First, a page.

As an acting Chief of DCW, did you not have to face any challenges from the Delhi police force? And what about the letter you wrote to the then Delhi Police Commissioner asking for the crime against women data?

When I became the DCW Chief, I wrote a letter to the then Delhi Commissioner, BS Bassi, to provide me data of the crimes reported against women from the year 2013 and 2014 so that we can study it and make recommendations to the government. I was perplexed to know that this data was available with the police. But after my repeated attempts to get the data from police, I had to summon the Delhi Commissioner, and we told him that if they do not provide us with the data, we will go to court. Later, the data was presented to us. The police have always been in loggerhead with the DCW.

Has the DCW faced any hindrance from the Delhi governor or from the side of AAP?

We are very resource trapped. We work in fear of our safety all the time. At one point, our salaries were stopped for six months. The AAP government has supported us and they even increased our budget, but some people with vested interest do not want us to work.

The national capital is called the “rape capital of India”, and many working women feel unsafe coming to Delhi for work or study. Do you think Delhi is unsafe for women?

Yes, Delhi is unsafe for women because the Delhi police are incapable of ensuring women safety. In these three years, we have conducted so many raids in shelter homes, we have made so many enemies who have substantial political backing, some of them are goons. We (commission members) sometimes do not even get police’s support. So imagine, ‘Agar Delhi Police, prasashan, apne mahila ayog ki raksha nahi kar sakta, to fir kese baki Delhi ki nariyo ki raksha hogi (If the Delhi Police cannot even assure our safety to the Women’s Commision, how would they be able to give safety of many girls in Delhi).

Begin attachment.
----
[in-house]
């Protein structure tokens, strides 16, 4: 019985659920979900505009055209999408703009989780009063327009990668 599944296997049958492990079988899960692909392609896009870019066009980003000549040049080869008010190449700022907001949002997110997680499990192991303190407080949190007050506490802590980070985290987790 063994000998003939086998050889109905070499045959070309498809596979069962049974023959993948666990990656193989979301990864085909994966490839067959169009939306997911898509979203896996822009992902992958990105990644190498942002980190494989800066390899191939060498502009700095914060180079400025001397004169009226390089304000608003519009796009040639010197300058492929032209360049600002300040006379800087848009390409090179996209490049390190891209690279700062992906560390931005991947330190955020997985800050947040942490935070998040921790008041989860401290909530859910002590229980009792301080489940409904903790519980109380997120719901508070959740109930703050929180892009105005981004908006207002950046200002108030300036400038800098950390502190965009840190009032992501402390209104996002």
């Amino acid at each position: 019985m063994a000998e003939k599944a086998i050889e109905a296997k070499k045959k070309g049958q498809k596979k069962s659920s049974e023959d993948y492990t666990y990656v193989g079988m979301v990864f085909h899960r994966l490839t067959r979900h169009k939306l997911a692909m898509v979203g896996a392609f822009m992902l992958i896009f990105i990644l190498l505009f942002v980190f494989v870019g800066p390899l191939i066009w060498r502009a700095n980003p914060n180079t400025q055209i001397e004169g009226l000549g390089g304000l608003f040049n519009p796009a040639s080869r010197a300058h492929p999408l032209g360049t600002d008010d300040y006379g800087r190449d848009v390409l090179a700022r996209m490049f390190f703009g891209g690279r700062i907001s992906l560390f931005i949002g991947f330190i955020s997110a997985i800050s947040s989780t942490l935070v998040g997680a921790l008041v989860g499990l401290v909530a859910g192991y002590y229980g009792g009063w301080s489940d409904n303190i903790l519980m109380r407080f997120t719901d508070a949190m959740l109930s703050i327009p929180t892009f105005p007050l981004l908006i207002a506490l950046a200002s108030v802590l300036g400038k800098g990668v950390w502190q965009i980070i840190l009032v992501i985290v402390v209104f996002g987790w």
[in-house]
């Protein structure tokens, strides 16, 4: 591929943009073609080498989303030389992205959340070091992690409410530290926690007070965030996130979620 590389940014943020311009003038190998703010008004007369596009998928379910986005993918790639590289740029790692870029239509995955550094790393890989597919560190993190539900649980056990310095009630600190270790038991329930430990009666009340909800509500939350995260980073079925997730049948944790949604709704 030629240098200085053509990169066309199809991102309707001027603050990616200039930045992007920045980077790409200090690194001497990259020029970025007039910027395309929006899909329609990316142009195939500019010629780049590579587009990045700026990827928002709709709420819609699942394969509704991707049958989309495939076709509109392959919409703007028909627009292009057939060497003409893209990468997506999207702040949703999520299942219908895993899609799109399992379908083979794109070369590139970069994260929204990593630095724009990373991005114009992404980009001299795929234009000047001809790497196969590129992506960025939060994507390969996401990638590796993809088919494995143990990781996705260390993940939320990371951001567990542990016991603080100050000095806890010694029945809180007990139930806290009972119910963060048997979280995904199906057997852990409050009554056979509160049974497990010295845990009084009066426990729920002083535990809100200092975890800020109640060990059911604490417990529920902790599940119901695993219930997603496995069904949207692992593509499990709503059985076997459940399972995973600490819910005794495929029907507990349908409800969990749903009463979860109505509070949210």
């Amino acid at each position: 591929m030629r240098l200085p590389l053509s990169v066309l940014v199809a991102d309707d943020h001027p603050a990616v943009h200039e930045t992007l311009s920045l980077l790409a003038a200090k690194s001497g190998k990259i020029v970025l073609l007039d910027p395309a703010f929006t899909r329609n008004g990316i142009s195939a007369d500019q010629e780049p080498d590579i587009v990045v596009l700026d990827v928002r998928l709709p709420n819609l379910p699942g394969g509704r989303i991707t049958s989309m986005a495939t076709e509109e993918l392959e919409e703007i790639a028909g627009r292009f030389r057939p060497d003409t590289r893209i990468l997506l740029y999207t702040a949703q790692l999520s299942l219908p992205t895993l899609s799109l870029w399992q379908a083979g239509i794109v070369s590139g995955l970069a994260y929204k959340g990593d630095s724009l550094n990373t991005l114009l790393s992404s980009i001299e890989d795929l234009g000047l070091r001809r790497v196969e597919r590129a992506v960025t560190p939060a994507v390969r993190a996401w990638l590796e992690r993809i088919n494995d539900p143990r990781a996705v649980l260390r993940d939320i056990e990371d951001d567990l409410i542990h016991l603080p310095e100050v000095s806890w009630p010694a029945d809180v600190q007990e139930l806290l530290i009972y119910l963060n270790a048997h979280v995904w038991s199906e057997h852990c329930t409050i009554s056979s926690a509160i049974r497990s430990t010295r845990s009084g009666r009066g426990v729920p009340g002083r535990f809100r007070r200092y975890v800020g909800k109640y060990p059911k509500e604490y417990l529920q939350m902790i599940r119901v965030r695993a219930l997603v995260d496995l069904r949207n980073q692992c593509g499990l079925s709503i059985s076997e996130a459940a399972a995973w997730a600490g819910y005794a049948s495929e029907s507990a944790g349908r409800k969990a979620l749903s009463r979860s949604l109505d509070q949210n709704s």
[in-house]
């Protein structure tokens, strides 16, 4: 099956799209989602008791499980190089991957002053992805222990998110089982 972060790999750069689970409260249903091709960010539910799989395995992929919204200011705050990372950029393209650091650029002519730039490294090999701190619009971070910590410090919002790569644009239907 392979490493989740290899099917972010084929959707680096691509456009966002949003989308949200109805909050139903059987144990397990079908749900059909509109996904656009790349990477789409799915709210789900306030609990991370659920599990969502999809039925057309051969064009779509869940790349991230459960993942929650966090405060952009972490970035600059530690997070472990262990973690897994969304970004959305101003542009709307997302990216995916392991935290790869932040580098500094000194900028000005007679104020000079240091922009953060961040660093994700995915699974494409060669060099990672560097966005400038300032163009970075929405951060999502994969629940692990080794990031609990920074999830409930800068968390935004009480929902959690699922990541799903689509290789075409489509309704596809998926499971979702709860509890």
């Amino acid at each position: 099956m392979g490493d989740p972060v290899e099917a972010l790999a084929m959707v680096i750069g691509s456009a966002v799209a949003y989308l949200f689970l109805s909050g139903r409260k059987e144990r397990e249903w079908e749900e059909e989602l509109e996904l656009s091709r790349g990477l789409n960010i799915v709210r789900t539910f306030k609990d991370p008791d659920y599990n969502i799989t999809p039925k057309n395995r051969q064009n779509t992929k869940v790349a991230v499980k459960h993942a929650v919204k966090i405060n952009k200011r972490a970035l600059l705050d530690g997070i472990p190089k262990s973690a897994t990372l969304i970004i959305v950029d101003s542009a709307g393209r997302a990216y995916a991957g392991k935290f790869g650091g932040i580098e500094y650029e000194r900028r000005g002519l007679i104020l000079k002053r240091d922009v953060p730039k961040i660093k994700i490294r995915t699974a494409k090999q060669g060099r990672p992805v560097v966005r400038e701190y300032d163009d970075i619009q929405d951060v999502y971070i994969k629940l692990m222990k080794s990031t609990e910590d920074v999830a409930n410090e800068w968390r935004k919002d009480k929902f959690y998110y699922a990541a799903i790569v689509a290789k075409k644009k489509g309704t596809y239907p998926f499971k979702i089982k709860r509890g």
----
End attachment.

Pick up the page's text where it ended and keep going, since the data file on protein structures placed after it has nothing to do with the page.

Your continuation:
As you have worked with Mr Kejriwal, there are allegations of nepotism against you, what do you have to say about it?

I was the advisor on public grievances for Mr Kejriwal. There use to be a Mohalla Sabha where many came with their problems. I was enjoying working in it, as I was empowered to be able to listen to people’s problems and help them in some way that is what I wanted. Then I was told that I am appointed as a DCW chief. I was upset as I thought It would be a job from the office and then I was made to read the law and power I have which I can use for the betterment of many. I know people have accused me of nepotism, but they will know if they see my work. It was my passion to work for the women, and I am utilising my power only for that.

What made you join activism so early in your life?

After my engineering, I had a three-month break before my first job. I had an ample amount of time, so one day when I saw a man teaching slum children, I decided to join him. I thought I would do that for some time and leave it. But, as soon as I started to teach those 30 kids, I got exposed to the disparity, inequality that these children were facing. I felt guilty for not doing anything for these children, and soon I decided not to take my job and scale up my contribution towards the society.

An electrical engineer, Maliwal has been an activist for more than 14 years. In these years of her activism, she has worked with many NGOs. She does not believe in activism only from the insides of high maintenance bungalows, that is why she has herself lived in many slums in Northeast Delhi to understand the actual problem faced by people.

The DCW chief says that they will conduct regular checks in shelter homes in Delhi NCR. When we asked her if she has some message for young women, she said, “I just want our women to know that they are powerful and have to stand up for themselves and utilise their rights.”

Also Read: 12-Yr-Old Girl Raped In Delhi, Family Gets WhatsApp Video Of Crime

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Editor : Ridhima Gupta Gupta